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Salvation: Fruit of Rebirth in Christ


The new life in Christ wells from Paul’s classic statement that ‘if anyone is in Christ, he is a new creation; the old has passed away, behold, the new has come’ (2Cor 5:17). This new life is interpreted subjectively to mean that all of the desires and appetites of this unregenerate man has passed away and have been replaced by an entirely new set of desires and appetites. In Christ, the unregenerate man with his perverse inclinations and sins has passed away. They no longer exist; what is seen is a reborn life in Christ. Man is made new, made in Christ; the whole man belongs to a new order, all in and through Christ.

Paul, an ardent believer of the one true God naturally ascribed the initiative of salvation to God. God is the initiator and the ultimate cause of our salvation: the agent he chose to manifest his salvation is Christ. Christ became man for our sake and he entered into our human situation. He revealed in his person and comportment the divine intention for humanity; having been bestowed with the grace and power to break the power of sin that held us captive and usher us into communion with God. The redemption from our sins and the entrance into the salvation promised was wrought by Christ through the paschal mystery of his suffering, death and resurrection. By dying in his flesh, the sensible sign of the sinful world and by rising in a body made new, Christ himself and in him, virtually, all humanity passed from the carnal to the spiritual life.

Redemption, salvation, spiritual life all point to the fact of life in its fullness. Christ has come to fulfill the original intent of God at creation: to bring us life; life in abundance (Jn 10:10). The purpose of Christ’s death is to reveal that those who are only physically alive, because they make themselves the centre of their little world, should become existentially alive by dedicating themselves to Christ, who gave his all for them, and through him to all those who need to be raised from ‘death’ to ‘life’ (2Cor 5: 15). New life thus entails living in Christ; immersing oneself in the paschal mystery of Christ by dying to sin and living for righteousness. For there is “the firm conviction that since Christ died for us all, we, in perfect solidarity with him, must also die to sin and every form of self-seeking and henceforth live only for Christ, in the charity of Christ, who rose from the dead as a symbol of our resurrection from sin and selfishness.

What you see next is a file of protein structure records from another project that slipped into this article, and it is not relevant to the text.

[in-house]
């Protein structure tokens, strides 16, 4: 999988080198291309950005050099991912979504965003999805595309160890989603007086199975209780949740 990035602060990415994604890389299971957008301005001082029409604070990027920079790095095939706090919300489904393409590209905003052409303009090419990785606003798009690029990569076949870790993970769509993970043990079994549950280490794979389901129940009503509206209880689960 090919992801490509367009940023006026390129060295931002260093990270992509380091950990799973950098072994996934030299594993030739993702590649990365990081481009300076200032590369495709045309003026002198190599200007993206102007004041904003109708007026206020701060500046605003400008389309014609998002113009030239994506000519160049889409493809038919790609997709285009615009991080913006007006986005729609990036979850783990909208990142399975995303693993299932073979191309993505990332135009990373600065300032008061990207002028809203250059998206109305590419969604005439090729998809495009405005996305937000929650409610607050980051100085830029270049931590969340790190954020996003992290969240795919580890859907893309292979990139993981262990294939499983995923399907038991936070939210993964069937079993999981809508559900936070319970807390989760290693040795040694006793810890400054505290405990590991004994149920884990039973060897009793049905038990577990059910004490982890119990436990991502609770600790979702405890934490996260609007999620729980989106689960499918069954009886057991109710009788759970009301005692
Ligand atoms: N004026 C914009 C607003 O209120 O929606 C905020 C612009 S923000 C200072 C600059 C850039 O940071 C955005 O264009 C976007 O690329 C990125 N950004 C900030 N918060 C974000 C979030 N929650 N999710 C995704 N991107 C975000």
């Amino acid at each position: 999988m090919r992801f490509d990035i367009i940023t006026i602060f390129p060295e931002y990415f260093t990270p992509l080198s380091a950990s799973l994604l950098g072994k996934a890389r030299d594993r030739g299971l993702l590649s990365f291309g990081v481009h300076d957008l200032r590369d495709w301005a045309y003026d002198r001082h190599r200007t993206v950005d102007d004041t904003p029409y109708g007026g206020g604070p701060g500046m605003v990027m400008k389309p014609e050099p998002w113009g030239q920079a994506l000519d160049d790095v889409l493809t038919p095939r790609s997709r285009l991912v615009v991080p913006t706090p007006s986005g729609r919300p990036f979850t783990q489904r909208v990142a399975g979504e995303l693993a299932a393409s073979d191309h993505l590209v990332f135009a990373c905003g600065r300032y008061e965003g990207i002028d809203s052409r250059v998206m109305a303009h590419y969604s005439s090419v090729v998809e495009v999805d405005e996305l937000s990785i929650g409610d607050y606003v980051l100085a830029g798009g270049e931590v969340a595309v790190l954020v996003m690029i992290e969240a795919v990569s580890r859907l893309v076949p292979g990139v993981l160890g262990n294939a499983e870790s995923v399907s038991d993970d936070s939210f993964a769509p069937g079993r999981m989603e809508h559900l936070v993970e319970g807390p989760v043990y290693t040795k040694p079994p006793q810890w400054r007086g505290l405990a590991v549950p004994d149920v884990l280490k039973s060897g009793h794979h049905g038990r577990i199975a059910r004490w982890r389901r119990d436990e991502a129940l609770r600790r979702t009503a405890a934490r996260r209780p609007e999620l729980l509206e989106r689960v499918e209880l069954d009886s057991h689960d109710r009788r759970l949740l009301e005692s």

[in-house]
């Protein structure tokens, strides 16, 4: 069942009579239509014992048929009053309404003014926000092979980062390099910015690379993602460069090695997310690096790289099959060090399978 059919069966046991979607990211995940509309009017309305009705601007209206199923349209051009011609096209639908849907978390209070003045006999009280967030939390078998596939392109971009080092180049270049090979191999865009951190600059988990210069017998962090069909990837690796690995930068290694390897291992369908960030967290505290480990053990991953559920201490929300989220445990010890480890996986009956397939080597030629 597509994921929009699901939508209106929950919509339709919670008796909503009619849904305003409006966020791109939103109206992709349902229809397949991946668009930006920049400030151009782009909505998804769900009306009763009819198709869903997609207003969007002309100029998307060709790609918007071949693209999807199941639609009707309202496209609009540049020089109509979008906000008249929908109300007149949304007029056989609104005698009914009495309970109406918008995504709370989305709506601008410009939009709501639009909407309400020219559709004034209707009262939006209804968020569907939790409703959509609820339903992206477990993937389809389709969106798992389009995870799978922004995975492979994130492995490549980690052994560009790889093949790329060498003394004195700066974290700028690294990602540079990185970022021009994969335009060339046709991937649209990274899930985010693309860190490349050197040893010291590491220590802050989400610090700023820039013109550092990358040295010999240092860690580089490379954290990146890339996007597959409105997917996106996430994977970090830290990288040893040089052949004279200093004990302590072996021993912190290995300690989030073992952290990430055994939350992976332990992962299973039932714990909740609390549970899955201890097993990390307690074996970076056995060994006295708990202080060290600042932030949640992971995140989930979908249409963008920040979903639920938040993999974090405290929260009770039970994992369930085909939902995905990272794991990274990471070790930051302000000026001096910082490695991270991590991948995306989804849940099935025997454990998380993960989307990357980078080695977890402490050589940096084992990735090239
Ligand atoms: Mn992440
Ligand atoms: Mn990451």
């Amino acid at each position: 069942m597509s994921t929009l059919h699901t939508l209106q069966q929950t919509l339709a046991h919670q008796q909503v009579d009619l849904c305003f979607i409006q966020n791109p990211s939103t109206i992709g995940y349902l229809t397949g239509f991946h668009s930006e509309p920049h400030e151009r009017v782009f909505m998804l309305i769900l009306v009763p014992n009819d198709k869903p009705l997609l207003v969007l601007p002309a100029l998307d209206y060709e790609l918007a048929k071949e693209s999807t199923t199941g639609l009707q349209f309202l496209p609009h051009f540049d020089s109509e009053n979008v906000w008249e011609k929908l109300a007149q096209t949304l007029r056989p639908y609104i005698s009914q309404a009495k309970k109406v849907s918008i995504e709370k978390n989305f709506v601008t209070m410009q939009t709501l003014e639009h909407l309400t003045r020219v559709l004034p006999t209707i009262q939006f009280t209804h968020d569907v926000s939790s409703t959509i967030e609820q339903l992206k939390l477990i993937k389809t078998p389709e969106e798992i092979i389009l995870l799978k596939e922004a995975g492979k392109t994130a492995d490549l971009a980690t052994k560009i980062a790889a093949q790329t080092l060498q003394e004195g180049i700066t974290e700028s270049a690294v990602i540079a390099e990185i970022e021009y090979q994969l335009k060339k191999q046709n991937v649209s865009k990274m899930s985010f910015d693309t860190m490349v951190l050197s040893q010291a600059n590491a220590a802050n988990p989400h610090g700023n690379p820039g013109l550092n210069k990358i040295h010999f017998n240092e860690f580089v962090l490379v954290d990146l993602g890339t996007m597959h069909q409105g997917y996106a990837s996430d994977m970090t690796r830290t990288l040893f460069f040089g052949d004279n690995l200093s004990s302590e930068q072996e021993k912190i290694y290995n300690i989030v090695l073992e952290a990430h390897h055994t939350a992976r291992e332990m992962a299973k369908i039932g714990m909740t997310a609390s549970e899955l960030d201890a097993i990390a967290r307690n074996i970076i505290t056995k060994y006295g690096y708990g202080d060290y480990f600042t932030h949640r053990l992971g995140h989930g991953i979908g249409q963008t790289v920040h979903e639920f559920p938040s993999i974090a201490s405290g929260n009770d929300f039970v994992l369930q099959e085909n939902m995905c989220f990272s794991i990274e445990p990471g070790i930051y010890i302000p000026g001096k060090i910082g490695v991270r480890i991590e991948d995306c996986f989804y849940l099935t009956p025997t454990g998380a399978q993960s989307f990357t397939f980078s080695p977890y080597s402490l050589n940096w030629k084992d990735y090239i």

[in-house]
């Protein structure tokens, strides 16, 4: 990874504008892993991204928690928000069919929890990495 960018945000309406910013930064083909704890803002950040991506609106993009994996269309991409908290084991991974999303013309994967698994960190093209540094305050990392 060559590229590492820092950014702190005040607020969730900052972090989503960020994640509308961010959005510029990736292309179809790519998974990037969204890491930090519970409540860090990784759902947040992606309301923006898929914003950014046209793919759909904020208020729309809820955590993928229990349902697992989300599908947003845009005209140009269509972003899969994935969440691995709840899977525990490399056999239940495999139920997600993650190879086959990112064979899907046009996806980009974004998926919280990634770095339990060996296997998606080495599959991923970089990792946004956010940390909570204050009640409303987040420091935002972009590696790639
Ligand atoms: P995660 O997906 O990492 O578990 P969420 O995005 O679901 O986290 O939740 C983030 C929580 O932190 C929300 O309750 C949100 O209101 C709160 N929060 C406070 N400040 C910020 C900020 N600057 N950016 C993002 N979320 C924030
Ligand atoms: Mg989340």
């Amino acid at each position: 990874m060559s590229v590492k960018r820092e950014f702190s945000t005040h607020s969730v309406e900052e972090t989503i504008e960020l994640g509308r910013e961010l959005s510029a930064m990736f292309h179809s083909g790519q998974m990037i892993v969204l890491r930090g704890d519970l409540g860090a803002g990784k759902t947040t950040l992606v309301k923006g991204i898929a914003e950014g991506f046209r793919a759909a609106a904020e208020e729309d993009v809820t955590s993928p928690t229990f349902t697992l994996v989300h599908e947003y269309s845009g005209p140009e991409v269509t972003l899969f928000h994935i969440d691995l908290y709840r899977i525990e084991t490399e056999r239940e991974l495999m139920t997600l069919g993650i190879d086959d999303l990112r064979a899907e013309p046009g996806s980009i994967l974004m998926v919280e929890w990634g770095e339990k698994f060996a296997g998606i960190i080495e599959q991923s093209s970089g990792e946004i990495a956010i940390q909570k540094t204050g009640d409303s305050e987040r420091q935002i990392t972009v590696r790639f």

New creation does not refer primarily to a new inner moral nature. The putting on of the new man is deeper than moral renewal, it demands moral conduct. The renewal of the new man does not designate gradual renewal of the character, but that the new humanity, already existing in Christ, is progressively actualized in the Church. It behoves then that everyone who lives with the life of the risen Christ has become totally new, belonging to an entirely new order of reality, issuing from God, and lived within the Christian family. Therefore, to be in Christ is to be in the new sphere of salvation; to experience the newness of the new age. In the realm of faith, as thus as well in the realm of physical world, the old has passed away, the new has come.


While putting on of the new man is viewed as something that has already happened in Christ, it is not a once and for all event, for Paul exhorts to put off the old man that manifest itself in pagan conduct and put on the new man that is created after the likeness of God. Working through Christ as his instrument, God has swept away our sins, which kept us in a state of enmity with him, and now continues his salvific activity in and through us. The new person on the inside, participating in Christ’s resurrection, means more than the decaying outer person observable to human eyes. For the fact that Jesus the Messiah has come and has reconciled us to the Father, believers have already began to participate in the resurrection life of the coming world; for anyone who is in Christ is a new creation, the old has passed away, behold the new has come.